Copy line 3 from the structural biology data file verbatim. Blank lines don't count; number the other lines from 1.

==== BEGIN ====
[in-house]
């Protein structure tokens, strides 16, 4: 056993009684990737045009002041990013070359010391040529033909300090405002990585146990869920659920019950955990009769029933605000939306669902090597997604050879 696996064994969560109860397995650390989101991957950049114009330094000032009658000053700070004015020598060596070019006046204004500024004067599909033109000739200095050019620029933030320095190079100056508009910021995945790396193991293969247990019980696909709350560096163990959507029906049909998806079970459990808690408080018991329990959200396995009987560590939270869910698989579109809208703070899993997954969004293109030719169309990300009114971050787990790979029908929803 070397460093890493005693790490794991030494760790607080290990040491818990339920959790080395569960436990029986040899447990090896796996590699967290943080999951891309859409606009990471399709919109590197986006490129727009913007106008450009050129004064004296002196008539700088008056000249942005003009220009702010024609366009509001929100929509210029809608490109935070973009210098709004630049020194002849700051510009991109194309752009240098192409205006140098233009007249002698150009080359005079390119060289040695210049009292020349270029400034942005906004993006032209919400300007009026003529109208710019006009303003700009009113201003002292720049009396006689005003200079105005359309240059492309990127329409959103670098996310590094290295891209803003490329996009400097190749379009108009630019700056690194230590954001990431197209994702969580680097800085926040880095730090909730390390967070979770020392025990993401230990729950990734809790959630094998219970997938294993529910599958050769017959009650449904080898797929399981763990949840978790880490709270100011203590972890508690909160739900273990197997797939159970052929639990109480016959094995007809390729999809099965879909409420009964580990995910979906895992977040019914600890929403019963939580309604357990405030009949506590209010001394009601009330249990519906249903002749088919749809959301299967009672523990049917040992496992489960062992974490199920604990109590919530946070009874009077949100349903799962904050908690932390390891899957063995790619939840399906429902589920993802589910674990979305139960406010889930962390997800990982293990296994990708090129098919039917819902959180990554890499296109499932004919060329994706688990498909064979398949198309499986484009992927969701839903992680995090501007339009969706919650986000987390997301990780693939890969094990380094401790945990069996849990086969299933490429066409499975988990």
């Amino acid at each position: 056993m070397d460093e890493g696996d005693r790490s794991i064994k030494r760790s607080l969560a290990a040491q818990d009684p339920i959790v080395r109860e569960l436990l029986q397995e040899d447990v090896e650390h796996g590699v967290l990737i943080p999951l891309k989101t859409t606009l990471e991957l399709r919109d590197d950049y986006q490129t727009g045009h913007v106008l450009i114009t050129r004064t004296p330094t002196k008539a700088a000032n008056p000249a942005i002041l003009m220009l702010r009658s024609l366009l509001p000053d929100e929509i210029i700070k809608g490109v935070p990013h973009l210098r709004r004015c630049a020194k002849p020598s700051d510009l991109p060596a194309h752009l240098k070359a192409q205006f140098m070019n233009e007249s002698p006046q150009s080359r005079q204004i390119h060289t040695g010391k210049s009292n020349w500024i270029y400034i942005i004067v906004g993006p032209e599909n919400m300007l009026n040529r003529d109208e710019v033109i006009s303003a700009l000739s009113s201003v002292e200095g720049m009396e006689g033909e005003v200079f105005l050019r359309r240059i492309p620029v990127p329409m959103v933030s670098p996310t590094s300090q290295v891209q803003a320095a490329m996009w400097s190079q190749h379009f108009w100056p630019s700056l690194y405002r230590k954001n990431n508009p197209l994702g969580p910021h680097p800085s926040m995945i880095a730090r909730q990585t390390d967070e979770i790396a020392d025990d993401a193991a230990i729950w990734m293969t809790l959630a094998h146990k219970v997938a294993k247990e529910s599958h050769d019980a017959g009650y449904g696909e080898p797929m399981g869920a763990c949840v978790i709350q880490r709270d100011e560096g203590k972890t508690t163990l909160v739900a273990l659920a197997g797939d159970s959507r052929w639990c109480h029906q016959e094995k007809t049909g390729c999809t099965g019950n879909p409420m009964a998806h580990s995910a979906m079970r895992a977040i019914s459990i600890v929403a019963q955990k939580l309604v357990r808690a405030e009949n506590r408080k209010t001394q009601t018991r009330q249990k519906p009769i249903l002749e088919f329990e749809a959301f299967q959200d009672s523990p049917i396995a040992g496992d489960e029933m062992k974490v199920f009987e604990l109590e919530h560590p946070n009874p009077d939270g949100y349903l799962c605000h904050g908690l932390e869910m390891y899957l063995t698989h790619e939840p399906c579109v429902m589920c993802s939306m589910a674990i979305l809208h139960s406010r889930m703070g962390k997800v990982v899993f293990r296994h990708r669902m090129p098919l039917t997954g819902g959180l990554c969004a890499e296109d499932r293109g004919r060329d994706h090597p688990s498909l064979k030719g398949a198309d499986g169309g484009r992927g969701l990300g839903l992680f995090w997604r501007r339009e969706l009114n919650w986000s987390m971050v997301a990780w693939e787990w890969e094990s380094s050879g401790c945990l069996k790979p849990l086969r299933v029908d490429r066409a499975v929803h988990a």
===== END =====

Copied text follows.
């Amino acid at each position: 056993m070397d460093e890493g696996d005693r790490s794991i064994k030494r760790s607080l969560a290990a040491q818990d009684p339920i959790v080395r109860e569960l436990l029986q397995e040899d447990v090896e650390h796996g590699v967290l990737i943080p999951l891309k989101t859409t606009l990471e991957l399709r919109d590197d950049y986006q490129t727009g045009h913007v106008l450009i114009t050129r004064t004296p330094t002196k008539a700088a000032n008056p000249a942005i002041l003009m220009l702010r009658s024609l366009l509001p000053d929100e929509i210029i700070k809608g490109v935070p990013h973009l210098r709004r004015c630049a020194k002849p020598s700051d510009l991109p060596a194309h752009l240098k070359a192409q205006f140098m070019n233009e007249s002698p006046q150009s080359r005079q204004i390119h060289t040695g010391k210049s009292n020349w500024i270029y400034i942005i004067v906004g993006p032209e599909n919400m300007l009026n040529r003529d109208e710019v033109i006009s303003a700009l000739s009113s201003v002292e200095g720049m009396e006689g033909e005003v200079f105005l050019r359309r240059i492309p620029v990127p329409m959103v933030s670098p996310t590094s300090q290295v891209q803003a320095a490329m996009w400097s190079q190749h379009f108009w100056p630019s700056l690194y405002r230590k954001n990431n508009p197209l994702g969580p910021h680097p800085s926040m995945i880095a730090r909730q990585t390390d967070e979770i790396a020392d025990d993401a193991a230990i729950w990734m293969t809790l959630a094998h146990k219970v997938a294993k247990e529910s599958h050769d019980a017959g009650y449904g696909e080898p797929m399981g869920a763990c949840v978790i709350q880490r709270d100011e560096g203590k972890t508690t163990l909160v739900a273990l659920a197997g797939d159970s959507r052929w639990c109480h029906q016959e094995k007809t049909g390729c999809t099965g019950n879909p409420m009964a998806h580990s995910a979906m079970r895992a977040i019914s459990i600890v929403a019963q955990k939580l309604v357990r808690a405030e009949n506590r408080k209010t001394q009601t018991r009330q249990k519906p009769i249903l002749e088919f329990e749809a959301f299967q959200d009672s523990p049917i396995a040992g496992d489960e029933m062992k974490v199920f009987e604990l109590e919530h560590p946070n009874p009077d939270g949100y349903l799962c605000h904050g908690l932390e869910m390891y899957l063995t698989h790619e939840p399906c579109v429902m589920c993802s939306m589910a674990i979305l809208h139960s406010r889930m703070g962390k997800v990982v899993f293990r296994h990708r669902m090129p098919l039917t997954g819902g959180l990554c969004a890499e296109d499932r293109g004919r060329d994706h090597p688990s498909l064979k030719g398949a198309d499986g169309g484009r992927g969701l990300g839903l992680f995090w997604r501007r339009e969706l009114n919650w986000s987390m971050v997301a990780w693939e787990w890969e094990s380094s050879g401790c945990l069996k790979p849990l086969r299933v029908d490429r066409a499975v929803h988990a």